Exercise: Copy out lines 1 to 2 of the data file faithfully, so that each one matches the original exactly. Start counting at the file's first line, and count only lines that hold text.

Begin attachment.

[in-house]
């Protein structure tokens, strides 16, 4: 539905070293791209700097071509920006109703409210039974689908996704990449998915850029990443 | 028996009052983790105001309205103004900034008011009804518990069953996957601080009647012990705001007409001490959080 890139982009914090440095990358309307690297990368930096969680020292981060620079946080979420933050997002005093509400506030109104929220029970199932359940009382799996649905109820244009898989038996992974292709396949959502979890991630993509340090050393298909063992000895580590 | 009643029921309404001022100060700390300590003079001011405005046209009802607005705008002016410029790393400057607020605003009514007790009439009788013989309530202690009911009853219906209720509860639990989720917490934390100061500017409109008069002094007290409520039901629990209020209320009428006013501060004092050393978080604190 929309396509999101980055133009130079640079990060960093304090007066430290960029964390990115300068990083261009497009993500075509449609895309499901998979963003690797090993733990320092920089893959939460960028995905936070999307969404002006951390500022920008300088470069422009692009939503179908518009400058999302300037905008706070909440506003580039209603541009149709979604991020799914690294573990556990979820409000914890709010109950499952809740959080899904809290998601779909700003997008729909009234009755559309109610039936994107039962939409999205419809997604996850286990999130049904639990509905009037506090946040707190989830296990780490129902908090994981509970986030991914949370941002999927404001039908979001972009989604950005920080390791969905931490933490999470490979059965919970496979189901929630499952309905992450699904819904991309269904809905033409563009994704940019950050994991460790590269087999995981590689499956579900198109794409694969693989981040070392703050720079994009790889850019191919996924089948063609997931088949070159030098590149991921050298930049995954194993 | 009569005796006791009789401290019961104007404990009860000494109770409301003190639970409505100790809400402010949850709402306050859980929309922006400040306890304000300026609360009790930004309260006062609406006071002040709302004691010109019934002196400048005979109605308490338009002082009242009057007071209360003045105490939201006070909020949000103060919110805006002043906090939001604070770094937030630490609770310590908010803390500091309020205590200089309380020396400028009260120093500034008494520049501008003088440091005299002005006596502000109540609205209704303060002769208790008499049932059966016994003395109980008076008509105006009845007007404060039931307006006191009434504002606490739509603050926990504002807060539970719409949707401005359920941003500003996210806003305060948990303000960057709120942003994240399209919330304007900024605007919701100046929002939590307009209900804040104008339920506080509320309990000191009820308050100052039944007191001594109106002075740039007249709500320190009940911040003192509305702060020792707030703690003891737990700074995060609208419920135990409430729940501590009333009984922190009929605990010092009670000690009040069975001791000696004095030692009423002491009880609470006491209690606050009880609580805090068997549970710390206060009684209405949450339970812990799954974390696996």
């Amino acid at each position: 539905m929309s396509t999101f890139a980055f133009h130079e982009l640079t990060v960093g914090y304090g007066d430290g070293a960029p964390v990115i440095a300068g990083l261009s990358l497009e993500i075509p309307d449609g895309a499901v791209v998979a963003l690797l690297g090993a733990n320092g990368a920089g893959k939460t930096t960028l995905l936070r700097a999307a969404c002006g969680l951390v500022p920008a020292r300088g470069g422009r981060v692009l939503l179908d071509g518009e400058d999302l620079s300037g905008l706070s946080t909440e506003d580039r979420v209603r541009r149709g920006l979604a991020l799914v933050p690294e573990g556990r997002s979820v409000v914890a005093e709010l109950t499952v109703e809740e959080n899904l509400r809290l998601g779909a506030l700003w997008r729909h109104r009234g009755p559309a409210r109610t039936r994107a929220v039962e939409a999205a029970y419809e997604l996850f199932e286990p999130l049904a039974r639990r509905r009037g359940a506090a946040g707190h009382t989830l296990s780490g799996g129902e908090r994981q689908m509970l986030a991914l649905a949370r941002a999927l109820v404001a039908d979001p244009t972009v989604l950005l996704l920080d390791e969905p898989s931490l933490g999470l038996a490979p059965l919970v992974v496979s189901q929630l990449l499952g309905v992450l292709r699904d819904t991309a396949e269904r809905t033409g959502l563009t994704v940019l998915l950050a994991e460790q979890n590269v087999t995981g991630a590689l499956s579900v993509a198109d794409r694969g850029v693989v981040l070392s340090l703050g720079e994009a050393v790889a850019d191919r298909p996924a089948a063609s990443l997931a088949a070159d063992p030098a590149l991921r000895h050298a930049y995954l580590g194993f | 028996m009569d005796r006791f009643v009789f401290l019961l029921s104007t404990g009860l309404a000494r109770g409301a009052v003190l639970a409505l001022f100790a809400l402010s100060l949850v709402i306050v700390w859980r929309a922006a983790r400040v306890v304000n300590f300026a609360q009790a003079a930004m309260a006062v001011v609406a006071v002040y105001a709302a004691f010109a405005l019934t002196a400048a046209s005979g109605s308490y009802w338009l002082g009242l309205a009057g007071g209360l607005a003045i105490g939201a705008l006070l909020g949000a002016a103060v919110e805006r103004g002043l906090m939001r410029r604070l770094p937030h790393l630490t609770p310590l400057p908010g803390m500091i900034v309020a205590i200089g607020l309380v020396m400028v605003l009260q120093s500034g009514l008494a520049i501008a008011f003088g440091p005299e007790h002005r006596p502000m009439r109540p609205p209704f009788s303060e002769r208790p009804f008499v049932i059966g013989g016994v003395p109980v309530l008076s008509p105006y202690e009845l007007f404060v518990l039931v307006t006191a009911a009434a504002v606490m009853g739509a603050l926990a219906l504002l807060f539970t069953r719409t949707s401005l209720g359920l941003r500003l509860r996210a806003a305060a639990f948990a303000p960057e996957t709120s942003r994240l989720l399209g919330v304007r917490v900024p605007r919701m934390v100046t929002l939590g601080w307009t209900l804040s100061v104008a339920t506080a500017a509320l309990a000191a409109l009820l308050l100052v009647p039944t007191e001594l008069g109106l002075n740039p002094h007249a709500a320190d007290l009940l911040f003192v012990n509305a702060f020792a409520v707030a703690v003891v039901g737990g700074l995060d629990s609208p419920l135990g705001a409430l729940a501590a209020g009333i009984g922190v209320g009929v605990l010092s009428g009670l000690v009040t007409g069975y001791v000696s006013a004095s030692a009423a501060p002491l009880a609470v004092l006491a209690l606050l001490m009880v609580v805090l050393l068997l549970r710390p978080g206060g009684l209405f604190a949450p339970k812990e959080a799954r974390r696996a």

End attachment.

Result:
[in-house]
């Protein structure tokens, strides 16, 4: 539905070293791209700097071509920006109703409210039974689908996704990449998915850029990443 | 028996009052983790105001309205103004900034008011009804518990069953996957601080009647012990705001007409001490959080 890139982009914090440095990358309307690297990368930096969680020292981060620079946080979420933050997002005093509400506030109104929220029970199932359940009382799996649905109820244009898989038996992974292709396949959502979890991630993509340090050393298909063992000895580590 | 009643029921309404001022100060700390300590003079001011405005046209009802607005705008002016410029790393400057607020605003009514007790009439009788013989309530202690009911009853219906209720509860639990989720917490934390100061500017409109008069002094007290409520039901629990209020209320009428006013501060004092050393978080604190 929309396509999101980055133009130079640079990060960093304090007066430290960029964390990115300068990083261009497009993500075509449609895309499901998979963003690797090993733990320092920089893959939460960028995905936070999307969404002006951390500022920008300088470069422009692009939503179908518009400058999302300037905008706070909440506003580039209603541009149709979604991020799914690294573990556990979820409000914890709010109950499952809740959080899904809290998601779909700003997008729909009234009755559309109610039936994107039962939409999205419809997604996850286990999130049904639990509905009037506090946040707190989830296990780490129902908090994981509970986030991914949370941002999927404001039908979001972009989604950005920080390791969905931490933490999470490979059965919970496979189901929630499952309905992450699904819904991309269904809905033409563009994704940019950050994991460790590269087999995981590689499956579900198109794409694969693989981040070392703050720079994009790889850019191919996924089948063609997931088949070159030098590149991921050298930049995954194993 | 009569005796006791009789401290019961104007404990009860000494109770409301003190639970409505100790809400402010949850709402306050859980929309922006400040306890304000300026609360009790930004309260006062609406006071002040709302004691010109019934002196400048005979109605308490338009002082009242009057007071209360003045105490939201006070909020949000103060919110805006002043906090939001604070770094937030630490609770310590908010803390500091309020205590200089309380020396400028009260120093500034008494520049501008003088440091005299002005006596502000109540609205209704303060002769208790008499049932059966016994003395109980008076008509105006009845007007404060039931307006006191009434504002606490739509603050926990504002807060539970719409949707401005359920941003500003996210806003305060948990303000960057709120942003994240399209919330304007900024605007919701100046929002939590307009209900804040104008339920506080509320309990000191009820308050100052039944007191001594109106002075740039007249709500320190009940911040003192509305702060020792707030703690003891737990700074995060609208419920135990409430729940501590009333009984922190009929605990010092009670000690009040069975001791000696004095030692009423002491009880609470006491209690606050009880609580805090068997549970710390206060009684209405949450339970812990799954974390696996």